Recognizing also the importance of peace and disarmament education in all its aspects and of raising awareness of the risks and consequences of nuclear weapons for current and future generations, and committed to the dissemination of the principles and norms of this Treaty,..
Education on disarmament and nonproliferation is one of the key ways that we can make change in the world. The next generation need to understand the global nuclear legacy that they are inheriting, the disarmament issues the planet faces, and also to be provided with the tools to continue working for positive progress. Disarmament education can take many different forms, address many different disarmament and non-proliferation issues and topics, and can be targeted at all ages of learners.
A key document on the relevance of Disarmament Education and the forms it can take is the 2002 UN Study on Disarmament Education.
From the Foreword written by the former UN Secretary General Kofi Annan,
“It is striking for someone of my generation to think that an entire new generation of human beings is coming to maturity without an ever present terror of nuclear catastrophe. Yet it is so, and that is for the better. The downside, however, is ignorance of the real dangers that do exist, especially the legacy of nuclear weapons inherited from the last century. Moreover, the companion of ignorance is complacency: what we know little about, we care little to do anything about… It is important to understand how the excessive manufacture, trade, procurement and stockpiling of weapons can exacerbate war and make it more lethal and dangerous, or how this affects health, destroys the environment or hinders development. Indeed, the more that is known about conflict the better."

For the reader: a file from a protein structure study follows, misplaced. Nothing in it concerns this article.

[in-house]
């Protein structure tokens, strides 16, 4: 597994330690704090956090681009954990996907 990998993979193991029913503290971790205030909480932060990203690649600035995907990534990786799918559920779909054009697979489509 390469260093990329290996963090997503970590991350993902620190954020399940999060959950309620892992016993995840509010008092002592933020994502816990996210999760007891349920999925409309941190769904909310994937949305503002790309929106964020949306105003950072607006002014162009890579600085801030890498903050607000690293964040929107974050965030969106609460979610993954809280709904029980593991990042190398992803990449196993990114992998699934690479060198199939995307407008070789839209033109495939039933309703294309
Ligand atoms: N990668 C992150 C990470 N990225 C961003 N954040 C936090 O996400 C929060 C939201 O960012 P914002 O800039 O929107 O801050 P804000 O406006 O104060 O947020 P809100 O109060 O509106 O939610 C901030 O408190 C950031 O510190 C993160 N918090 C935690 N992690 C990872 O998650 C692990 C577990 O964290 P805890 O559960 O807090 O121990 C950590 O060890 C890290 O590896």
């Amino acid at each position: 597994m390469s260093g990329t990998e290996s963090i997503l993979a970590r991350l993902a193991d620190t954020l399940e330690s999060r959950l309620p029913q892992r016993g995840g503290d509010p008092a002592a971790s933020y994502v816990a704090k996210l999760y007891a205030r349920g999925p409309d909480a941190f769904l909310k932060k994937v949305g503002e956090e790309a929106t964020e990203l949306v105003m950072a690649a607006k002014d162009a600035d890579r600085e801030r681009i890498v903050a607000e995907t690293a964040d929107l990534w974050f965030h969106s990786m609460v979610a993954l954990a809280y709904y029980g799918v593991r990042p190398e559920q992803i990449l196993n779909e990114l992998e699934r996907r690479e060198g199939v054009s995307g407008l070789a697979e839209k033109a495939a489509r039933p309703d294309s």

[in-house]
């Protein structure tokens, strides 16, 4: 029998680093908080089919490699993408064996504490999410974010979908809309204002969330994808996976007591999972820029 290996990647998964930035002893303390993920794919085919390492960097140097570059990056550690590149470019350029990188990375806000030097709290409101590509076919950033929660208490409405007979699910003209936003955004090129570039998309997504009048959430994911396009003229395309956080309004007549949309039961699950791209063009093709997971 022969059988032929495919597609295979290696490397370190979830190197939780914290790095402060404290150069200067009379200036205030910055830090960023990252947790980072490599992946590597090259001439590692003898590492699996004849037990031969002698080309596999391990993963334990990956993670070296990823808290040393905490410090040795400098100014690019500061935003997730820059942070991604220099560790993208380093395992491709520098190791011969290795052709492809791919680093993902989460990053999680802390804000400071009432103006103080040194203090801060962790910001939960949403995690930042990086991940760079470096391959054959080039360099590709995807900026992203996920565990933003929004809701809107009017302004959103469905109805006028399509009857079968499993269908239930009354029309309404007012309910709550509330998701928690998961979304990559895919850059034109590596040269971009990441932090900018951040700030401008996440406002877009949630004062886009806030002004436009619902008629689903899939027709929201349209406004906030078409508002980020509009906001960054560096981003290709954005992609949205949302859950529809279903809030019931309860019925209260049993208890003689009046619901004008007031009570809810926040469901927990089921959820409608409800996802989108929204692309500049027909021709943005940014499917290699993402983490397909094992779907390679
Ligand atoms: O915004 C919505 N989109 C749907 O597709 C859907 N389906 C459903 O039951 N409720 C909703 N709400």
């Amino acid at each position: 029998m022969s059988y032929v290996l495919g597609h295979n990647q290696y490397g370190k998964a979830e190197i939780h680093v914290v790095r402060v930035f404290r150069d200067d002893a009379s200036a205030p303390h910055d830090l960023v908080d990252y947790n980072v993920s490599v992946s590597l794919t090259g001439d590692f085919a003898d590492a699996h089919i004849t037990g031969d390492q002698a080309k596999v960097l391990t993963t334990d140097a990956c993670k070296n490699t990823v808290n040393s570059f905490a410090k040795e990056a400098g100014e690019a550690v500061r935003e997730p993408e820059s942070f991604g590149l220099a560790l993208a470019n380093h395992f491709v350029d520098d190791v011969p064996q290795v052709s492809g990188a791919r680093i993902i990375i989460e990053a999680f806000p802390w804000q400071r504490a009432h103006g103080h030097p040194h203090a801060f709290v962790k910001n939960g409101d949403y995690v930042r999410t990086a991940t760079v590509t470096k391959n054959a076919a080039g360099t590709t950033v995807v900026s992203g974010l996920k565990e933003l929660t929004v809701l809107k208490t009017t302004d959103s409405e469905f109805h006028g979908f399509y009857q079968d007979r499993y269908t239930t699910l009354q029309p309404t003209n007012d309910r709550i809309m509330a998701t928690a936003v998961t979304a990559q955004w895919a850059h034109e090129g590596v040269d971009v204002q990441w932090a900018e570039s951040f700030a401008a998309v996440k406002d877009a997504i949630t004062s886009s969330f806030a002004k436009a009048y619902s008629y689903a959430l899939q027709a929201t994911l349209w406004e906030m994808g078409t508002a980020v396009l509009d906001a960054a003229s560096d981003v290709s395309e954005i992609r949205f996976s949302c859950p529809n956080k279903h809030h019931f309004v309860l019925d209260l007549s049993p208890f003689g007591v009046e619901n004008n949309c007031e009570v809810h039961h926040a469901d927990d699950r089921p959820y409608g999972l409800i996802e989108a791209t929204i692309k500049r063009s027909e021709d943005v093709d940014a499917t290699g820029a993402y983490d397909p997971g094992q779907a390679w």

The 2002 UN Study on Disarmament and Non Proliferation Education was drafted for the UN Secretary General by a group of governmental experts from 10 countries including New Zealand. It builds upon and seeks to revitalize past efforts at disarmament education, which is an integral part of peace education. It tackles new elements such as the growth in the significance of non-proliferation of weapons of mass destruction and small arms, as well as gender perspectives on security issues. Its main contribution was the 34 recommendations for action to be undertaken by governments, regional organizations, the UN and other international organizations, municipal and religious leaders. It also seeks to establish close collaboration between the experts and civil society, including educators and academic institutions mainly at the secondary and tertiary levels of education.
The Study encourages educators to use a variety of teaching methods, including participatory learning approaches. It advised those preparing educational material to be sensitive to various audiences, cultures, customs and situations and to find ways to present it in the language of the recipients: “In addition to computer-based learning, model United Nations programmes, other role-playing and simulation games, videos, electronic games, film, dance, song, theatre, puppetry, poetry, photography, origami, graphic art and creative writing are all useful methods.” It also promoted the development of UNESCO Cities for Peace.
Get in touch if you would like to book a presentation or workshop on disarmament at your school, community group or university. We’re also happy to provide information and advice on disarmament education activities that might suit your learners and examples of how it might fit into the New Zealand curriculum.